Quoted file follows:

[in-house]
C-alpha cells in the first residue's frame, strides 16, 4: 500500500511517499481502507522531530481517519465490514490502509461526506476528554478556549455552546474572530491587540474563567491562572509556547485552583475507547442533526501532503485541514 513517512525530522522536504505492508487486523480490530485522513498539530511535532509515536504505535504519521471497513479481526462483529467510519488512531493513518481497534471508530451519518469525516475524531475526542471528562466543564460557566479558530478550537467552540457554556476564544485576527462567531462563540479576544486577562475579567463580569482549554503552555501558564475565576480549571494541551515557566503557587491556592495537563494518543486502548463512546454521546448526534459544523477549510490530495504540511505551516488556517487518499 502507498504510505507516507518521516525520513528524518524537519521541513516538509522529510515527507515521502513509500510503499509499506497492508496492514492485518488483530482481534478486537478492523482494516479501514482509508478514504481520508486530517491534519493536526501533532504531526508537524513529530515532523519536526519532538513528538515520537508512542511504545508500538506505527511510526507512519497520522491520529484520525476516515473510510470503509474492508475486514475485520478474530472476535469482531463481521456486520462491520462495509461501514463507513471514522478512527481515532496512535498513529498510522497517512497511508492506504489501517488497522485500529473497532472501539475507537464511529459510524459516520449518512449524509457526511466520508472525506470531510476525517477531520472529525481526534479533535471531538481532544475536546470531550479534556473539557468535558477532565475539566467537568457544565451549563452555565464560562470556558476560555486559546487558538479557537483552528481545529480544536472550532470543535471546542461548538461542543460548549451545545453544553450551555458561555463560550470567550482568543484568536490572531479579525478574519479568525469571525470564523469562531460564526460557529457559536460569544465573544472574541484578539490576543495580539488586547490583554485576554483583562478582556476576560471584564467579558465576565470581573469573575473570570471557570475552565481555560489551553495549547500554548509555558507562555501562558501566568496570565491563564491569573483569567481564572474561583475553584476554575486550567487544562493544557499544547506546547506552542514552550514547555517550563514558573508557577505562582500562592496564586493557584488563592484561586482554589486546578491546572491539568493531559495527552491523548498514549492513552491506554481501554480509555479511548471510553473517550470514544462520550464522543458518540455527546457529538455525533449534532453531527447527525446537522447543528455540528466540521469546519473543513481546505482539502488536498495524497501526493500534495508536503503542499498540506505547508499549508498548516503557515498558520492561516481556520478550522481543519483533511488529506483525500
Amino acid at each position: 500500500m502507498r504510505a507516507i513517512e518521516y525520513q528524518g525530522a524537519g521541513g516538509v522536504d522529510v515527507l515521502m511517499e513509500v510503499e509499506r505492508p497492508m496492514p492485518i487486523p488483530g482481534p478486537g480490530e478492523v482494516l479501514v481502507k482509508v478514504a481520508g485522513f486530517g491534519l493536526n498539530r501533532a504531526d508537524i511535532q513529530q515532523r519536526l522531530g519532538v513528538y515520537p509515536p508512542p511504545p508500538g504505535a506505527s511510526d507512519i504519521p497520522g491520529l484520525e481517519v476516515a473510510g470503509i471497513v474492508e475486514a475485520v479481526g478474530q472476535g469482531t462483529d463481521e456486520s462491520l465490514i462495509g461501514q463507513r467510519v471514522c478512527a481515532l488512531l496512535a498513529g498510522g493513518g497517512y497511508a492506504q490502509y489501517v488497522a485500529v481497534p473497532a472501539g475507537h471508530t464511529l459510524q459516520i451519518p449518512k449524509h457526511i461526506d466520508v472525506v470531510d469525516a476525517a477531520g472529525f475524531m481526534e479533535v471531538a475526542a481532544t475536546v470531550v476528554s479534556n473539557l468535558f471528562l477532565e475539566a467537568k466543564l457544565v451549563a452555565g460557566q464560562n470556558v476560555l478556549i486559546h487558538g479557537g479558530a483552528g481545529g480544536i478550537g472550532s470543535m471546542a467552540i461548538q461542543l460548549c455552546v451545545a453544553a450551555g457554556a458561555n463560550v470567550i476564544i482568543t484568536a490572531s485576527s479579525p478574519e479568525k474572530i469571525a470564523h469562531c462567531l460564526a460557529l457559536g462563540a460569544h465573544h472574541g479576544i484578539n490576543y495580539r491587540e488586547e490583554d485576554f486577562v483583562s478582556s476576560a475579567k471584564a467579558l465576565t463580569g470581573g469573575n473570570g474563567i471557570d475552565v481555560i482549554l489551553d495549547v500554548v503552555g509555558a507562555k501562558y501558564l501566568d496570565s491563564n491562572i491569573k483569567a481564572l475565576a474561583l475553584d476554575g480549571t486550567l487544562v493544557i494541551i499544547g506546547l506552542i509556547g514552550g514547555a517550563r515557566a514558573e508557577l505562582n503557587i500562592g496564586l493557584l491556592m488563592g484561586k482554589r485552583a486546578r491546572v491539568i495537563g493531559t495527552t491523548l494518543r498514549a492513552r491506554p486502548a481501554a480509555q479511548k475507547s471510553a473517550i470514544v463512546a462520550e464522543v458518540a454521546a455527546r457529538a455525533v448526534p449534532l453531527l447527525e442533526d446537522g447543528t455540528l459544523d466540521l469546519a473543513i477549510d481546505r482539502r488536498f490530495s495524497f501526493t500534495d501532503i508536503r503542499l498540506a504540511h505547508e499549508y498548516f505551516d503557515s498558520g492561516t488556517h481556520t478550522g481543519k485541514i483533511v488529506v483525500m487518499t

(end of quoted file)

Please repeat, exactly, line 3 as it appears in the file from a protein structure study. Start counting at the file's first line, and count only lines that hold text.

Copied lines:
Amino acid at each position: 500500500m502507498r504510505a507516507i513517512e518521516y525520513q528524518g525530522a524537519g521541513g516538509v522536504d522529510v515527507l515521502m511517499e513509500v510503499e509499506r505492508p497492508m496492514p492485518i487486523p488483530g482481534p478486537g480490530e478492523v482494516l479501514v481502507k482509508v478514504a481520508g485522513f486530517g491534519l493536526n498539530r501533532a504531526d508537524i511535532q513529530q515532523r519536526l522531530g519532538v513528538y515520537p509515536p508512542p511504545p508500538g504505535a506505527s511510526d507512519i504519521p497520522g491520529l484520525e481517519v476516515a473510510g470503509i471497513v474492508e475486514a475485520v479481526g478474530q472476535g469482531t462483529d463481521e456486520s462491520l465490514i462495509g461501514q463507513r467510519v471514522c478512527a481515532l488512531l496512535a498513529g498510522g493513518g497517512y497511508a492506504q490502509y489501517v488497522a485500529v481497534p473497532a472501539g475507537h471508530t464511529l459510524q459516520i451519518p449518512k449524509h457526511i461526506d466520508v472525506v470531510d469525516a476525517a477531520g472529525f475524531m481526534e479533535v471531538a475526542a481532544t475536546v470531550v476528554s479534556n473539557l468535558f471528562l477532565e475539566a467537568k466543564l457544565v451549563a452555565g460557566q464560562n470556558v476560555l478556549i486559546h487558538g479557537g479558530a483552528g481545529g480544536i478550537g472550532s470543535m471546542a467552540i461548538q461542543l460548549c455552546v451545545a453544553a450551555g457554556a458561555n463560550v470567550i476564544i482568543t484568536a490572531s485576527s479579525p478574519e479568525k474572530i469571525a470564523h469562531c462567531l460564526a460557529l457559536g462563540a460569544h465573544h472574541g479576544i484578539n490576543y495580539r491587540e488586547e490583554d485576554f486577562v483583562s478582556s476576560a475579567k471584564a467579558l465576565t463580569g470581573g469573575n473570570g474563567i471557570d475552565v481555560i482549554l489551553d495549547v500554548v503552555g509555558a507562555k501562558y501558564l501566568d496570565s491563564n491562572i491569573k483569567a481564572l475565576a474561583l475553584d476554575g480549571t486550567l487544562v493544557i494541551i499544547g506546547l506552542i509556547g514552550g514547555a517550563r515557566a514558573e508557577l505562582n503557587i500562592g496564586l493557584l491556592m488563592g484561586k482554589r485552583a486546578r491546572v491539568i495537563g493531559t495527552t491523548l494518543r498514549a492513552r491506554p486502548a481501554a480509555q479511548k475507547s471510553a473517550i470514544v463512546a462520550e464522543v458518540a454521546a455527546r457529538a455525533v448526534p449534532l453531527l447527525e442533526d446537522g447543528t455540528l459544523d466540521l469546519a473543513i477549510d481546505r482539502r488536498f490530495s495524497f501526493t500534495d501532503i508536503r503542499l498540506a504540511h505547508e499549508y498548516f505551516d503557515s498558520g492561516t488556517h481556520t478550522g481543519k485541514i483533511v488529506v483525500m487518499t